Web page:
Of these three, customer service is usually the most challenged. The challenges begin in the call center, where that first “front line” -- the customer agents -- is not necessarily the most product-savvy. These agents might exist within the company itself, or they can be half a world away.

The keys for front-line customer service are having call scripts and prompts with an on-hand knowledge base that can assist agents in answering customer questions. If a customer issue is overly complex and they can’t address it, front-line agents need an easy way to get a second line subject-matter expert on the call.

From a systems standpoint, a CRM system might give a front-line agent basic customer account history information, but the workflow from the front line to the subject matter expert must also be designed and tested.

What has been happening is that these workflows get designed, but the metrics and the testing for the handoffs between agents, and for the time that elapses between them, aren’t defined, tested or implemented as well as they should be. The customer then experiences the results in the form of a dropped call, an inordinately long wait time, or an agent who cannot solve an issue.

This handoff workflow is one workflow that the business and IT need to improve.

Customer Self-Service Portals

Whether it is a website, a voice-based phone automation system, a kiosk, or something else, customers enjoy self-service when it is intuitive, well designed, and it works.

Websites with “still under construction” areas would be better served if deployments are delayed until they are 100% ready. Chats, especially if they use automation, should be programmed to immediately hand customers off to a real human agent as soon as the conversation becomes too technical or complex. When it comes to options and layers of options in phone trees that customers must navigate and select from, less is more.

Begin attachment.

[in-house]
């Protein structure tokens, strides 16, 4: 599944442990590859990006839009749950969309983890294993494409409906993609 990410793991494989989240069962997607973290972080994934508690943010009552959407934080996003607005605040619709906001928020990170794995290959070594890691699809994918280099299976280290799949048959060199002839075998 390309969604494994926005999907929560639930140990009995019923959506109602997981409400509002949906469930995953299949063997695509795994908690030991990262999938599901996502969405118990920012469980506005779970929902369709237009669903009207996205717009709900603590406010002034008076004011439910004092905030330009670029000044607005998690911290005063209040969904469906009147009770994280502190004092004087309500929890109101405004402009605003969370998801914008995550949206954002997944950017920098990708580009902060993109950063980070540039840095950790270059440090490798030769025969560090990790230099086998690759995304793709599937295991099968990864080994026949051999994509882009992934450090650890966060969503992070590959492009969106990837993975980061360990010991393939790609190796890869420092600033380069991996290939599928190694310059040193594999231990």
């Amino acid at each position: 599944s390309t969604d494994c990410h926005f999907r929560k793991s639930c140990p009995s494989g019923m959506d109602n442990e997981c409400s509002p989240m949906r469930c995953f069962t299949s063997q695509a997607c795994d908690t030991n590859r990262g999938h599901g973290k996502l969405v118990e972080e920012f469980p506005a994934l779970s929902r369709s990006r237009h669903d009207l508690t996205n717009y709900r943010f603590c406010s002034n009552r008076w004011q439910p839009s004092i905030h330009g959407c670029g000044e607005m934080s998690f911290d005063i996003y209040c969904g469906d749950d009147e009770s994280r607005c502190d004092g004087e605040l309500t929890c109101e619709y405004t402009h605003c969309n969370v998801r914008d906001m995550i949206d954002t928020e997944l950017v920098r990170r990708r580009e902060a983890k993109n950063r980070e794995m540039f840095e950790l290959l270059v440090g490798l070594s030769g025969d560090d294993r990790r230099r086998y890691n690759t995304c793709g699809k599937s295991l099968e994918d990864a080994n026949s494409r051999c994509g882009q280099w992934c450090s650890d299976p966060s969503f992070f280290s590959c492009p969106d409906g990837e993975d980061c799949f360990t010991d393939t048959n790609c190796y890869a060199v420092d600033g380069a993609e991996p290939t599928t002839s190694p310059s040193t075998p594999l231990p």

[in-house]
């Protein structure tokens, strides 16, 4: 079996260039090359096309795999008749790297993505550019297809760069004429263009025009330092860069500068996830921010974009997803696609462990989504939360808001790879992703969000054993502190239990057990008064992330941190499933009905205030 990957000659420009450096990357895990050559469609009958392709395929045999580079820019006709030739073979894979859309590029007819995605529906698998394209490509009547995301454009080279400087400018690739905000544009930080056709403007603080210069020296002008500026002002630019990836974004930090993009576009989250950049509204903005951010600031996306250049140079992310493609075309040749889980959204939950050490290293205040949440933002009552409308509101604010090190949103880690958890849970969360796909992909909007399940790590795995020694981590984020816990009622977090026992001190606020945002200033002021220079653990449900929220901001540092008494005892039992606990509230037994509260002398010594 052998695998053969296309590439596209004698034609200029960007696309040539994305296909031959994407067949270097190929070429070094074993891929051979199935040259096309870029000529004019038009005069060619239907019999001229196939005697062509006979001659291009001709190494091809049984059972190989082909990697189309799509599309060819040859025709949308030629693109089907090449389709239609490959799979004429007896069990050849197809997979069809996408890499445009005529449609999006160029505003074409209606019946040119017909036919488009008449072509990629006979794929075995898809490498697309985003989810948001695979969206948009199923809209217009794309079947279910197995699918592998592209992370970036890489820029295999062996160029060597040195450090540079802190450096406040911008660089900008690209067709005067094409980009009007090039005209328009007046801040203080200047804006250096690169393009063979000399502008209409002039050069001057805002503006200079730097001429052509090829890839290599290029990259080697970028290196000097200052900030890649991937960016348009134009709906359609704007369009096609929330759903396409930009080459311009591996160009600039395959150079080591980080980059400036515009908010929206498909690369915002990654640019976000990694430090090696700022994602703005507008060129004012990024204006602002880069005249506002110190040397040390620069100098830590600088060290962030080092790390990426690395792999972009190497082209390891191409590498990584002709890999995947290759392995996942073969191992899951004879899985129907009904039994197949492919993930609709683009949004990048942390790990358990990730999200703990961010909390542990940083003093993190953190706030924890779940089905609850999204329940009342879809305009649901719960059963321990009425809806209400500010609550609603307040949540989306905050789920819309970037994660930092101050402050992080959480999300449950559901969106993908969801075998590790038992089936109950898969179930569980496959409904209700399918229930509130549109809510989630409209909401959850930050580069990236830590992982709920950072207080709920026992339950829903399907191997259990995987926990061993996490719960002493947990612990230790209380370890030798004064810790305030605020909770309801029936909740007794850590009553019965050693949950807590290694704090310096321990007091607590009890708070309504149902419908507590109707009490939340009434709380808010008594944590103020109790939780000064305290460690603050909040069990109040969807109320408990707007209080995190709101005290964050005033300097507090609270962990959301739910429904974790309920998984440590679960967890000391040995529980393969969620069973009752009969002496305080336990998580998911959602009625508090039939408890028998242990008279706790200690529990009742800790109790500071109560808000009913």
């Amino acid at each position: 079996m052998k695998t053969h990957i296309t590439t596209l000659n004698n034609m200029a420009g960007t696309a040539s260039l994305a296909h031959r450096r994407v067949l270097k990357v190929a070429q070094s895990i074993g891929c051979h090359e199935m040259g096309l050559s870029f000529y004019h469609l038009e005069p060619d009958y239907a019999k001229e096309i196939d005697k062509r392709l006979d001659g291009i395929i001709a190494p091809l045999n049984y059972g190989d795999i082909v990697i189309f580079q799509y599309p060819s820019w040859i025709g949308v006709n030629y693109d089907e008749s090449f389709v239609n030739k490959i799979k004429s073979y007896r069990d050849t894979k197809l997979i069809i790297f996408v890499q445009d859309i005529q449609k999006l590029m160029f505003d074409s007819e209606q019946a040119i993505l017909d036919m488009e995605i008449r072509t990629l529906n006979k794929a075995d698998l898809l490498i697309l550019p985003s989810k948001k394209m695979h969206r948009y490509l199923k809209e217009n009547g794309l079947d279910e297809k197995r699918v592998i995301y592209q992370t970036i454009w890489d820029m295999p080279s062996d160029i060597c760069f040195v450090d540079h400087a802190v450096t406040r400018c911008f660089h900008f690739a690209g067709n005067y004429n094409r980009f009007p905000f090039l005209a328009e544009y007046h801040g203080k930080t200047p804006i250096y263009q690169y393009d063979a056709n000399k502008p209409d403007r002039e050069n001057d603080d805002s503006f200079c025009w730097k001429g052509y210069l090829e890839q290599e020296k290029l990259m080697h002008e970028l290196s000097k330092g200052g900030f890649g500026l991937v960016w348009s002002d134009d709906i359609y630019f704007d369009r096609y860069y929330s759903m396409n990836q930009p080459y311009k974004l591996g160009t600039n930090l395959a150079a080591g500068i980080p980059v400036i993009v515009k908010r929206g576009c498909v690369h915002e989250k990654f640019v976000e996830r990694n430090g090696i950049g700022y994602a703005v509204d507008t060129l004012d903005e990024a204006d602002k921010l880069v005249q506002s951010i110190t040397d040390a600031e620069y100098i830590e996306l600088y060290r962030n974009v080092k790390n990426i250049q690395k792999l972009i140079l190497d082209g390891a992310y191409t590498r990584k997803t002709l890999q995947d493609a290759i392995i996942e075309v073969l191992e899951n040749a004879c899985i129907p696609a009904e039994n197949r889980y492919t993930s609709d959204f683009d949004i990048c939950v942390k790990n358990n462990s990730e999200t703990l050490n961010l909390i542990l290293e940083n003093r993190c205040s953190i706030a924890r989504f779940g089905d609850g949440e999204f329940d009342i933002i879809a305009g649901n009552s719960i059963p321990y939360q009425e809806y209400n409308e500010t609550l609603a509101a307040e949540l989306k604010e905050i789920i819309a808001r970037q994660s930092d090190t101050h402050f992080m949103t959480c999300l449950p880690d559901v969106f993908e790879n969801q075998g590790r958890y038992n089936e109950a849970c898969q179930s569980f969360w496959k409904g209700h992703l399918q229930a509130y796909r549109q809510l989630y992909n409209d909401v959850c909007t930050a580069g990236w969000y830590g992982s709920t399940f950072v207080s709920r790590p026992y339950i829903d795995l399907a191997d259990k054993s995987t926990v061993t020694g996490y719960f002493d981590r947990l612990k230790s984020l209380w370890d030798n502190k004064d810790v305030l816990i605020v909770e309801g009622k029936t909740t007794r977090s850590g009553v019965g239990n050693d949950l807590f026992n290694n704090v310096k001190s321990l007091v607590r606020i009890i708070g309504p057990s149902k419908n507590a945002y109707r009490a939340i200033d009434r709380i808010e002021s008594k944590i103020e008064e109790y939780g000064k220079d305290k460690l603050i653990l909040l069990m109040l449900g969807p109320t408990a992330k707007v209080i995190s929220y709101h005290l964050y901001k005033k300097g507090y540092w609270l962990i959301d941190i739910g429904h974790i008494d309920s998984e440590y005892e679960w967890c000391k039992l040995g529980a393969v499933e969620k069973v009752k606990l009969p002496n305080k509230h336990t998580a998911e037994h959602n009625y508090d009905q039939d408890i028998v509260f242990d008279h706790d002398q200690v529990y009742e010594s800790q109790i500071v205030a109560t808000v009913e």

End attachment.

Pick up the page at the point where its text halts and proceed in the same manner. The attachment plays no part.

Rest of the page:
Each of these examples falls under the category of “human factors engineering” (i.e., testing a system or function for human usability).

In the IT process, human factors such as usability should be as comprehensively tested as bugs in code, and they should be made part of the quality assurance process. For example, what metric do you want to set for the maximum amount of time a customer should be placed on hold in a phone call? What are the trigger points in an automated chat dialogue that should transfer the customer to a human agent?

Summary Remarks

In 2021, Gartner VP and Analyst Augie Ray wrote: "In today’s uncertain times, it is getting harder for marketing leaders to build customer confidence in their brands, increase customer satisfaction and drive customer loyalty. Customer experience is key to exceeding your customers’ expectations.”

Marketers, sales, service and top-level management know this. They all strategize on how to deliver a superior customer experience, and central to nearly every conversation is obtaining the quality IT that can deliver it.

This is where IT really shines.

What to Read Next:

Not A Typical CIO: Lessons Learned as Chief Insights Officer

Why Your Digital Onboarding Is Driving Away Customers

Accelerating Digital Transformation: Turning Data into CX

About the Author(s)

Mary E. Shacklett

President of Transworld Data

Mary E. Shacklett is an internationally recognized technology commentator and President of Transworld Data, a marketing and technology services firm. Prior to founding her own company, she was Vice President of Product Research and Software Development for Summit Information Systems, a computer software company; and Vice President of Strategic Planning and Technology at FSI International, a multinational manufacturer in the semiconductor industry.

Mary has business experience in Europe, Japan, and the Pacific Rim. She has a BS degree from the University of Wisconsin and an MA from the University of Southern California, where she taught for several years. She is listed in Who's Who Worldwide and in Who's Who in the Computer Industry.